“There is no divorcing the lack of diversity in the outdoors from a history of violence against the black body, systemic racism, and income inequality,” writes Rahawa Haile in her description of hiking the full length of the Appalachian Trail. Along the way, Haile documented her journey and the books she carried — books written by black authors. In a debrief interview, she explains her motivation: “I want[ed] to bring these books places no one likely has. I want[ed] to document where black brilliance belongs.”
“In Proust’s case, I think he helps us to see the world as it really is, not only its extraordinary beauty and diversity, but his observations make us aware of how we perceive and how we interact with others, showing us how often we are mistaken in our own assumptions and how easy it is to have a biased view of another person.” William C. Carter makes an argument as to why we should still read Proust. Our own Hannah Gersen has started a Proust Book Club.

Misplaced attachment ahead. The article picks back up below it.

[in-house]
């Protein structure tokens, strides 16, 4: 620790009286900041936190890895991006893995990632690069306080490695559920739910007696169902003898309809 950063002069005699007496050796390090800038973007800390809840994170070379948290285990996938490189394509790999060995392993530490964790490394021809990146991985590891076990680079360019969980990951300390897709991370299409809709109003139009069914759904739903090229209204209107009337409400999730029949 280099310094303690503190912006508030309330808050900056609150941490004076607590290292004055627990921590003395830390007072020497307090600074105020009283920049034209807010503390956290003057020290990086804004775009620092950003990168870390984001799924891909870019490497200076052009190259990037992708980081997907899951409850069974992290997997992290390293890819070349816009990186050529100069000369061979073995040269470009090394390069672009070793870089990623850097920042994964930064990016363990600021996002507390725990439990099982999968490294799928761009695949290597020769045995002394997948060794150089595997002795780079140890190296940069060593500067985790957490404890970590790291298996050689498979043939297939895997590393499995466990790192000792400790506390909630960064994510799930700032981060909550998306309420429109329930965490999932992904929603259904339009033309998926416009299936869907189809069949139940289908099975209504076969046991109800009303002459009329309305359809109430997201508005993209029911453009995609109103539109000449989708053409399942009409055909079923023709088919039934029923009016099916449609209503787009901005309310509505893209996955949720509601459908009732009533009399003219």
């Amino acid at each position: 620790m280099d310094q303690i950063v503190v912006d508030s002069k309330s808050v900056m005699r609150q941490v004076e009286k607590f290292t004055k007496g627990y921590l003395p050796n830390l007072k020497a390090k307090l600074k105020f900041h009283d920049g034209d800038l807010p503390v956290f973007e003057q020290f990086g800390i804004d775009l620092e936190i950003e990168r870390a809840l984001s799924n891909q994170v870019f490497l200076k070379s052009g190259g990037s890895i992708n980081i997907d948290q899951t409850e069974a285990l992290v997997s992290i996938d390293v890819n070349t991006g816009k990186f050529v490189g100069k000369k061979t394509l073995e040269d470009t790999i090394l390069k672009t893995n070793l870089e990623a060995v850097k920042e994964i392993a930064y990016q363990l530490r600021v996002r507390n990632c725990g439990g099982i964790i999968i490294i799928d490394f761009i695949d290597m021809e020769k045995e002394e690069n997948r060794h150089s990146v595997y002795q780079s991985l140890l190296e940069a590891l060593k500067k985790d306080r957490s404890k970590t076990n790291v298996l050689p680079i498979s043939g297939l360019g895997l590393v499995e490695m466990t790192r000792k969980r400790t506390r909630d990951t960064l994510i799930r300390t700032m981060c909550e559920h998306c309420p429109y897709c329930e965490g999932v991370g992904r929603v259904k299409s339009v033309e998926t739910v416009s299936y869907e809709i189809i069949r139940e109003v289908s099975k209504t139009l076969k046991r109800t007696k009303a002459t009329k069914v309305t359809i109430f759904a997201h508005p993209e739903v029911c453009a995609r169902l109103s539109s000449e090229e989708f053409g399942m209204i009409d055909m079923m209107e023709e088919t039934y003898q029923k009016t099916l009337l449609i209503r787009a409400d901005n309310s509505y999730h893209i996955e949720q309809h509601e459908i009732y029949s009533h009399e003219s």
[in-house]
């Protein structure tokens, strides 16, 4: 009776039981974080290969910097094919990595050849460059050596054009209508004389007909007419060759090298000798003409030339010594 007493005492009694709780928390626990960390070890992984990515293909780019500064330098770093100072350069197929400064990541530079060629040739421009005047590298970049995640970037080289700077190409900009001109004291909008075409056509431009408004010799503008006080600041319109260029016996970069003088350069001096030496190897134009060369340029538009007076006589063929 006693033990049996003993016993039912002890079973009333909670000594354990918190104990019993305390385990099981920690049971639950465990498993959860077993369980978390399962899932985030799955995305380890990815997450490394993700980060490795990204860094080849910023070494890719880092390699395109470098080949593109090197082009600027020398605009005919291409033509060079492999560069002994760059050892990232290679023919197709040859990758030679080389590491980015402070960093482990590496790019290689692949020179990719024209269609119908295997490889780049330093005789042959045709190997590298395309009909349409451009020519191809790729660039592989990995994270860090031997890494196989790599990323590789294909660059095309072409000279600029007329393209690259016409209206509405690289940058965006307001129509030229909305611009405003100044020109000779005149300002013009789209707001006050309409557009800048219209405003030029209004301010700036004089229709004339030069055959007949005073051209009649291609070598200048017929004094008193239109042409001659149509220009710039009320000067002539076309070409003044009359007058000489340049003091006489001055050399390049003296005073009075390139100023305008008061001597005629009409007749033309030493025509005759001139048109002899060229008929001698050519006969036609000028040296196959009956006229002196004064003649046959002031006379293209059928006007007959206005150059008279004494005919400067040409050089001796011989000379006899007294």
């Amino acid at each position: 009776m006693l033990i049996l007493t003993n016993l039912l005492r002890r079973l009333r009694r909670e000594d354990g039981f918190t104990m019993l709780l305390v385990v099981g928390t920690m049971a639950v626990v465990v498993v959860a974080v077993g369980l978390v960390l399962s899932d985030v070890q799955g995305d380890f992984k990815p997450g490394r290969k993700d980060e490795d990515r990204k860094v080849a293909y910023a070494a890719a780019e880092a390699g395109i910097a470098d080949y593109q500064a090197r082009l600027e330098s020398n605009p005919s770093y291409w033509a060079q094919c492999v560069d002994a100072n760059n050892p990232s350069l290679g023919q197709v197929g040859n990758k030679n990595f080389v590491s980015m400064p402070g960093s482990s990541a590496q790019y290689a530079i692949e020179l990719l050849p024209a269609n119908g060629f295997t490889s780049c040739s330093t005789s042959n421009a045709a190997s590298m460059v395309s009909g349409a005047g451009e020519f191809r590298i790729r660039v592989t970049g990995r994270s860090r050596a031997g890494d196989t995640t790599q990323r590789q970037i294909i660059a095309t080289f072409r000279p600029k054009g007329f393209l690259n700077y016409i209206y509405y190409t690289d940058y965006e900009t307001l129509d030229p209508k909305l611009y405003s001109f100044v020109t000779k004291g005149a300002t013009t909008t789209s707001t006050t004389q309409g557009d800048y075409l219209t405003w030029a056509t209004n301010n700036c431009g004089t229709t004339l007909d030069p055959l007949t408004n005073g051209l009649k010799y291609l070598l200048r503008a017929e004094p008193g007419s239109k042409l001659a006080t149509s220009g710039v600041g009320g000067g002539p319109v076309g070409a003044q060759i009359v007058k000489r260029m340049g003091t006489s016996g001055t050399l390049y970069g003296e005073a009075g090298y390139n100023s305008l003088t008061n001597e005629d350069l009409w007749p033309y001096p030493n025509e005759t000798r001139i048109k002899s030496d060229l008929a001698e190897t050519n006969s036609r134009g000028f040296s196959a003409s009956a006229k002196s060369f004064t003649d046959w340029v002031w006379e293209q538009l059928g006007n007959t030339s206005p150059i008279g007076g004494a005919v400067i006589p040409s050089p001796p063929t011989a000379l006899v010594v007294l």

“Percy’s victory set off a controversy that involved the most powerful man in publishing, a famous journalist eager to take credit for the award, and a cub reporter who would go on to become one of the most celebrated writers of our time.” Benjamin Hedin delves into the mysteries of a controversial award.